Hot air balloon safety concerns raised by TSB Chair months before fatal accident

MONTREAL – As a young man’s family makes funeral preparations for their beloved son, some are wondering whether there should be more safety regulation and training for balloon pilots.

A 27-year-old firefighter and father of two, Maxime Trepanier grew up around hot air balloons. As a toddler, he had already seen Quebec from the basket of a balloon with his father, Normand Trepanier, who is also an avid balloonist.

Early Sunday morning, Maxime had already landed his balloon near Mont-St-Gregoire when he decided to help another pilot who was experiencing difficulties repositioning a balloon.

Apparently the two were trying to move the balloon to its proper landing spot when it began to lift up into the air.

READ MORE: Deadly hot air balloon accident at International Hot Air Balloon Festival

Quebec provincial police said that for an as yet unconfirmed reason, Trepanier did not let go of the cable as the balloon ascended.

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“He did not let it go and after a certain height, he fell,” said Surete du Quebec spokesperson Joyce Kemp.

Some reports suggest he was as high as 150 metres, although the height has not been officially confirmed by investigators.

Maxime was seriously injured by the fall and he was transferred to hospital, where he was pronounced dead several hours later.

The Transportation Safety Board of Canada (TSB) sent a team of investigators to the site of the hot air balloon accident on Sunday.

Chris Krepski, a spokesperson for the agency, said that all possible causes were being investigated. He noted that although the winds were light on the ground, they were stronger at that altitude.

WATCH: Hot air balloon death

The incident comes just months after TSB Chair Wendy Tadros published an article outlining her concerns about hot-air-balloon safety regulations.

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Tadros noted that according to Transport Canada, there are almost 500 balloons registered nationwide but these are not regulated in the same way as other aircraft.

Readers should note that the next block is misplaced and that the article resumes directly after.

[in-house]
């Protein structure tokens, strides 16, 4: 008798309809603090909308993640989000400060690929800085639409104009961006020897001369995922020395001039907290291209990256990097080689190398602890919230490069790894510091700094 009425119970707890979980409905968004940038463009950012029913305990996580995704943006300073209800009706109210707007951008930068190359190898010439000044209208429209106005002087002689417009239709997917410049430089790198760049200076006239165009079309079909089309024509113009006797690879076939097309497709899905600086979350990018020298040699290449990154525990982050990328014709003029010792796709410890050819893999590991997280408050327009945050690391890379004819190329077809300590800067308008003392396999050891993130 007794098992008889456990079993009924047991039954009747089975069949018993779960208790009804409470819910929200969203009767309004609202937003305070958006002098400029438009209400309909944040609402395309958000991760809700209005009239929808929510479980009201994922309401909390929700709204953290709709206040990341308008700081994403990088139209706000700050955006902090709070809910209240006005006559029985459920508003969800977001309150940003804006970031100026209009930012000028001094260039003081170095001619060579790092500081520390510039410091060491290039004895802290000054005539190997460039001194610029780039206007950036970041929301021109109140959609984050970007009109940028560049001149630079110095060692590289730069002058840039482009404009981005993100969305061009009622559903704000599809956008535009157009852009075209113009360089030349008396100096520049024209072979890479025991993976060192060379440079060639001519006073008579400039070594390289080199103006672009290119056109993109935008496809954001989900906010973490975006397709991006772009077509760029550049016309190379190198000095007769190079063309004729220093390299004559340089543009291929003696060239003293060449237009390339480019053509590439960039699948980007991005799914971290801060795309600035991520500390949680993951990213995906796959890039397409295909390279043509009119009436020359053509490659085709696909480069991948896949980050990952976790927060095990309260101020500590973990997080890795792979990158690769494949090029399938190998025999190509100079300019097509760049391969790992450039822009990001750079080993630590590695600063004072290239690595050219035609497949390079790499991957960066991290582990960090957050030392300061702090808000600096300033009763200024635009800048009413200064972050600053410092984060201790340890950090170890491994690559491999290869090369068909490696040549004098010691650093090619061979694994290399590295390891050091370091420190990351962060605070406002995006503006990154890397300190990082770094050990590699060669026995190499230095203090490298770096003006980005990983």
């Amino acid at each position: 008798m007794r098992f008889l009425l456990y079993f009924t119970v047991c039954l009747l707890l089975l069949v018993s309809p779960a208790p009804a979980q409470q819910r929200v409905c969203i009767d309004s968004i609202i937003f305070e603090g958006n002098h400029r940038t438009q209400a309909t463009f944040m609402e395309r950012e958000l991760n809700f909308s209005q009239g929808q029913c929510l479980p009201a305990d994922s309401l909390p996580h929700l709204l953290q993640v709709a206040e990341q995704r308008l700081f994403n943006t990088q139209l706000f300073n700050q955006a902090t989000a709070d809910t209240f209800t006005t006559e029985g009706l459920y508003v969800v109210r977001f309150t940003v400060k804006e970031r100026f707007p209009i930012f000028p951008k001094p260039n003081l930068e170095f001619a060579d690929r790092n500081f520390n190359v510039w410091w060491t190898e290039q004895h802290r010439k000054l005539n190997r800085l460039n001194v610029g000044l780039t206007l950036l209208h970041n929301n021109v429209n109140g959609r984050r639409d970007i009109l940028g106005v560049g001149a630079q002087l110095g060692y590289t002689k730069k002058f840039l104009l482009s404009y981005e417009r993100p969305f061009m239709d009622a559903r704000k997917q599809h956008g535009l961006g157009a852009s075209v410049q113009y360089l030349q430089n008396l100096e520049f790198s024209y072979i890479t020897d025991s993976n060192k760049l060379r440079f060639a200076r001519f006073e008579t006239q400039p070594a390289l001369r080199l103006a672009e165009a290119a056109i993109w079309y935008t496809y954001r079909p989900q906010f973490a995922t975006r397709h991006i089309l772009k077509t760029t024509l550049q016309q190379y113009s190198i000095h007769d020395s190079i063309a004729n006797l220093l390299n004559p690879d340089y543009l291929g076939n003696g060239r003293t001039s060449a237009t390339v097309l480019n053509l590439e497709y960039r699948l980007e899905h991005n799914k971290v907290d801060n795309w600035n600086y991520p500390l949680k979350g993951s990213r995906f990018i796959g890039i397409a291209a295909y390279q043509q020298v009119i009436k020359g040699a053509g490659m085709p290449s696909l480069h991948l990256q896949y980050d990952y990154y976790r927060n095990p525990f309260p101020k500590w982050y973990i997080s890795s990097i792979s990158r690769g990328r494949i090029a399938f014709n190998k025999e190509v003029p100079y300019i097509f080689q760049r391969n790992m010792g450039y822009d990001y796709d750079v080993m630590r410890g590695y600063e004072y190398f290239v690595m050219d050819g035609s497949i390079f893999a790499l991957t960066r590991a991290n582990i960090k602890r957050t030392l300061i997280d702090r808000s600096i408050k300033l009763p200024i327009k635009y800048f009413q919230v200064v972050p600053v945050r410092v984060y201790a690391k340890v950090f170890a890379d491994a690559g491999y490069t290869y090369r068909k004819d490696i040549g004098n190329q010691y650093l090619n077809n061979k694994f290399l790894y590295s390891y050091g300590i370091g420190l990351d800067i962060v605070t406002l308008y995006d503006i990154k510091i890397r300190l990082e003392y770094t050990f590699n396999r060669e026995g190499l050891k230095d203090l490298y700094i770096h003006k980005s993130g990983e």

“[They are] assigned a much lower priority – so low, in fact, that a large balloon that carries paying passengers is unlikely to ever receive a government safety inspection,” she wrote.

She also was critical of the fact while balloon operators must have a government-issued Special Flight Operations Certificate (SFOC), these never expire. So a licence issued in the past year is just as valid as one from the 70s.

“Worse still, balloon companies aren’t required to develop operations manuals and maintenance control manuals – basic steps that were long ago mandated as standard for other types of commercial aircraft.”

Although it is quite uncommon for people to be injured in hot air balloon accidents, ballooning still carries a level of risk, as several incidents in Canada in recent years attest to.

In August 2007, a balloon carrying 13 people caught fire and came crashing down in Surrey, B.C., killing a mother and daughter and leaving several others badly injured.

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In the same month, not far from Winnipeg, a balloon carrying 11 passengers landed badly, leaving three seriously injured after a fuel line caught on fire.

Just a few months ago in Gatineau, Que., four aeronauts were stranded in remote section of Gatineau Park after their hot air balloon was forced to land due to high winds.

It’s exactly these sorts of incidents that are a cause for concern for Tadros.

“The regulatory process, however, can take years – and in the meantime, our recommendations remain unimplemented,” her report concluded.

“Simply put, not enough has been done.”

Whether stricter safety regulations would have saved the life of the young father remains to be seen but it’s the last thing on the minds of those gathered to mourn his death.

Balloon flights were suspended on Sunday night as friends, family and colleagues lit up their balloons in an informal tribute to Trepanier.

WATCH: A touching hommage to Maxime on YouTube


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